The Vitamin D Deficiency Pandemic – Not so Fast!

Some researchers have warned that vitamin D deficiency is akin to a silent epidemic. However, recent data from the Institute of Medicine reveals that the majority of people are getting enough vitamin D and calcium. Although quite plausible, there is not enough data to support claims that vitamin D can help
protect against cancer, heart disease, diabetes, MS or pre-eclampsia of pregnancy to name a few.

What are the recommendations for vitamin D and calcium intake?

It is recommended that young women ages 9-18 consume 1300 mg/day of calcium and 600 IU/day of vitamin D. Healthy women ages 19-51 including those who are pregnant or lactating should consume 1000 mg/day of calcium and 600 IU/day of vitamin D. Women ages 51-70 should consume 1200 mg/
day of calcium and 600 IU/day of vitamin D. Women older than 70 years should increase their vitamin D consumption to 800 IU/day in addition to 1200 mg/day of calcium.

Should I take a calcium and/or vitamin D supplement?

Most individuals can achieve the recommended amounts through proper diet and nutrition, and it only takes 10-15 minutes of sun exposure to generate your daily vitamin D requirements. Research shows that most people get 600-900 mg of calcium daily from diet alone. There is also a recommended upper safe limit of 2000 mg/day of calcium and 4000 IU/day of vitamin D. Excess calcium and vitamin D has been associated with calcifications in blood vessels, kidney stones, cardiovascular risk and surprisingly falls and fractures. Some natural food sources of vitamin D include cod liver oil, salmon, mackerel, and fortified milk. If you are going to supplement your diet, check for USP verification on the label.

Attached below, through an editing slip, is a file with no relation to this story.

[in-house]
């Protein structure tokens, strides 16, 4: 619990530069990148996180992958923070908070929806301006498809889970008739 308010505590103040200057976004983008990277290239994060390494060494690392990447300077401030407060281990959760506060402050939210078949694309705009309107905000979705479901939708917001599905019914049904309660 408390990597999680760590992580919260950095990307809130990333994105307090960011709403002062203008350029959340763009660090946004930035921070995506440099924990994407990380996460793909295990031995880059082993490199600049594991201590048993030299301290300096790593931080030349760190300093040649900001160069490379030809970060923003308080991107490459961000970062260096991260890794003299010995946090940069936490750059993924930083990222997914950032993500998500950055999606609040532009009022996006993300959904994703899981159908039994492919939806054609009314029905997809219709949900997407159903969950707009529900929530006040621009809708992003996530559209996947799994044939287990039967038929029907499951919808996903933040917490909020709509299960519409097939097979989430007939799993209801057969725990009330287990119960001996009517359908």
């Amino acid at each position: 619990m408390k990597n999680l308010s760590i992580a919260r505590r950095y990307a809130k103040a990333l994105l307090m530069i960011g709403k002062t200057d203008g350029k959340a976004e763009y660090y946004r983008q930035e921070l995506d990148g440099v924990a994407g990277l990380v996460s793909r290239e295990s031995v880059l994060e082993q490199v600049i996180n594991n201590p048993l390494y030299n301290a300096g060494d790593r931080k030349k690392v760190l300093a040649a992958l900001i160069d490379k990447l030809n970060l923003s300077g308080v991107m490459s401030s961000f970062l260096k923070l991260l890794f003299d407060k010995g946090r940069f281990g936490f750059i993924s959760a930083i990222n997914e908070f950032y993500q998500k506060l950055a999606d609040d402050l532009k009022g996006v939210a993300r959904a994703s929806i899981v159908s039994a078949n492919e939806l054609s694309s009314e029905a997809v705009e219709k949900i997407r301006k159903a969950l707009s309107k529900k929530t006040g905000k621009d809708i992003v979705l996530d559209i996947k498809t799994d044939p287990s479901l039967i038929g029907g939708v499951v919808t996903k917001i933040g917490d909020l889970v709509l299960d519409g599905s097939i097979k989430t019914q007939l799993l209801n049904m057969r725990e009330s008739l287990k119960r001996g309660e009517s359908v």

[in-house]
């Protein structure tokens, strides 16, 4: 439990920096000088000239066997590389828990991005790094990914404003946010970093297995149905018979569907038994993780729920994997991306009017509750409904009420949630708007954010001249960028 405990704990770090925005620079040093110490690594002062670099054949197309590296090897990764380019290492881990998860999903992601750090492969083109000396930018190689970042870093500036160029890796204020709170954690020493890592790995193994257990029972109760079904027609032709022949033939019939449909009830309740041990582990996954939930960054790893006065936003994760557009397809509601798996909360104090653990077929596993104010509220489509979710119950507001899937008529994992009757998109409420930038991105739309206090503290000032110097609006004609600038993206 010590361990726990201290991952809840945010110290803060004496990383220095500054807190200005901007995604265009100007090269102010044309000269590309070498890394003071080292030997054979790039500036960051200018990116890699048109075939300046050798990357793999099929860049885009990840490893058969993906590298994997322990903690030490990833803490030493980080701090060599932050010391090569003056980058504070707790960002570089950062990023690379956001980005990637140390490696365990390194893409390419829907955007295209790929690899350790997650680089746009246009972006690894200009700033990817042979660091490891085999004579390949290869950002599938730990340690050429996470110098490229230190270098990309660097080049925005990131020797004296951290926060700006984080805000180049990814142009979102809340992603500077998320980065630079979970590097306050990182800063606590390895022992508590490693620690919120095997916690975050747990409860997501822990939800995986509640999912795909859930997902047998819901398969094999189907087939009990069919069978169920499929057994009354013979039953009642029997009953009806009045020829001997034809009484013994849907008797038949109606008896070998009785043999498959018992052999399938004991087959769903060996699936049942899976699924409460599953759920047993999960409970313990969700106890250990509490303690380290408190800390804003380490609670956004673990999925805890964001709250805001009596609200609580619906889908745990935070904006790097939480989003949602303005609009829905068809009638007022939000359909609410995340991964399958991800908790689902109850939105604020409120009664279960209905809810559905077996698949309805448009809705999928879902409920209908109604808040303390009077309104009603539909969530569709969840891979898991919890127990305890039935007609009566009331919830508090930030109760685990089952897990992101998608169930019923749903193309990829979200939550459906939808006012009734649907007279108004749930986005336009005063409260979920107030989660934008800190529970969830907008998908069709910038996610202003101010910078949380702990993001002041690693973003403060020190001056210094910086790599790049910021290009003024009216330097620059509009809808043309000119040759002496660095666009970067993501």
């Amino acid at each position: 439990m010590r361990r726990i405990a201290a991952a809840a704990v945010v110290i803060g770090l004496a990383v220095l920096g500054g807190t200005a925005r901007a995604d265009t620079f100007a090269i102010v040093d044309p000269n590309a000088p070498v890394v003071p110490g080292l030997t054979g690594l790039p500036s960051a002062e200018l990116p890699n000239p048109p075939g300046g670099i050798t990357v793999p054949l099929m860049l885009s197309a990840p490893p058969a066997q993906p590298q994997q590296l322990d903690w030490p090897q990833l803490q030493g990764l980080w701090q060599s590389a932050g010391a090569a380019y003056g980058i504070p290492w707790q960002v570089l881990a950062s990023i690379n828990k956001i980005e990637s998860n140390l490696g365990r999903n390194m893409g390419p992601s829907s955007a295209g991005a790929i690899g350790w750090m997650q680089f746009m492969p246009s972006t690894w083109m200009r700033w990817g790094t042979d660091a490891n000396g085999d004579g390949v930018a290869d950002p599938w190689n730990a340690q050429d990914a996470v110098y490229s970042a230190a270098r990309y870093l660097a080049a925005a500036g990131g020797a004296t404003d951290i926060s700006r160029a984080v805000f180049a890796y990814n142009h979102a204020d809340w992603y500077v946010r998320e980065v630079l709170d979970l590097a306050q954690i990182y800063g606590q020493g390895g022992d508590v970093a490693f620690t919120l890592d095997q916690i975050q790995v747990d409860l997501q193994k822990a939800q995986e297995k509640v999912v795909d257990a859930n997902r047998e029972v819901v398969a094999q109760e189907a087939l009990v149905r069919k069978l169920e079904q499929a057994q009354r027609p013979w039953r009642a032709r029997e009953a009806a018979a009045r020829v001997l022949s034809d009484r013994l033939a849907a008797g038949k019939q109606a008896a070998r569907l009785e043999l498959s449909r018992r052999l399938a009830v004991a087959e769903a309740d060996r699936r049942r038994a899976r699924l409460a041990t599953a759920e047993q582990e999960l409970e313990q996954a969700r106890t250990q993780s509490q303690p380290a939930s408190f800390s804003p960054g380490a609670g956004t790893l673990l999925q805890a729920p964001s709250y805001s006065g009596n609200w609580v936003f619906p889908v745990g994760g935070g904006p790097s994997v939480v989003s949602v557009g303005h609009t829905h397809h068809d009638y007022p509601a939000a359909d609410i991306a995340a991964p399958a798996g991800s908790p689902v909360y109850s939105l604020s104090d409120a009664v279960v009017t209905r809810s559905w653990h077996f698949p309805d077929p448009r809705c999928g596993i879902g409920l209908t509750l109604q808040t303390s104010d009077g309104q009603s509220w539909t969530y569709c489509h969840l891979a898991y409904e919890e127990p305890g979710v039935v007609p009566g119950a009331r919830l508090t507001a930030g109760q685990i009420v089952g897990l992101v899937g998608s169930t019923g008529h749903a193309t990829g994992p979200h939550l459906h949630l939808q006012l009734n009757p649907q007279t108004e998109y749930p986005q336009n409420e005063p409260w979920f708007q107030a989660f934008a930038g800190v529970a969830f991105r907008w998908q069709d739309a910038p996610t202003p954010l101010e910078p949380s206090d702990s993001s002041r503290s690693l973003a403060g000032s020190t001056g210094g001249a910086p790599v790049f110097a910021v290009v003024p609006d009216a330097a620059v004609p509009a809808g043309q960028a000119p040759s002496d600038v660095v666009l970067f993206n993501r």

Should I have my vitamin D level checked?

Only those persons at risk for vitamin D deficiency need to have their levels screened. At risk persons include pregnant and nursing women, obese individuals, darker skinned individuals, persons who have undergone prior bariatric surgery, persons with Crohn’s disease, and persons with osteoporosis.
There are several other serious medical conditions in which vitamin D testing is also recommended so speak with your doctor first.

Don’t have one? Come see OB JEN at Capital Ob/Gyn Associates of Texas.
www.capobgyn.com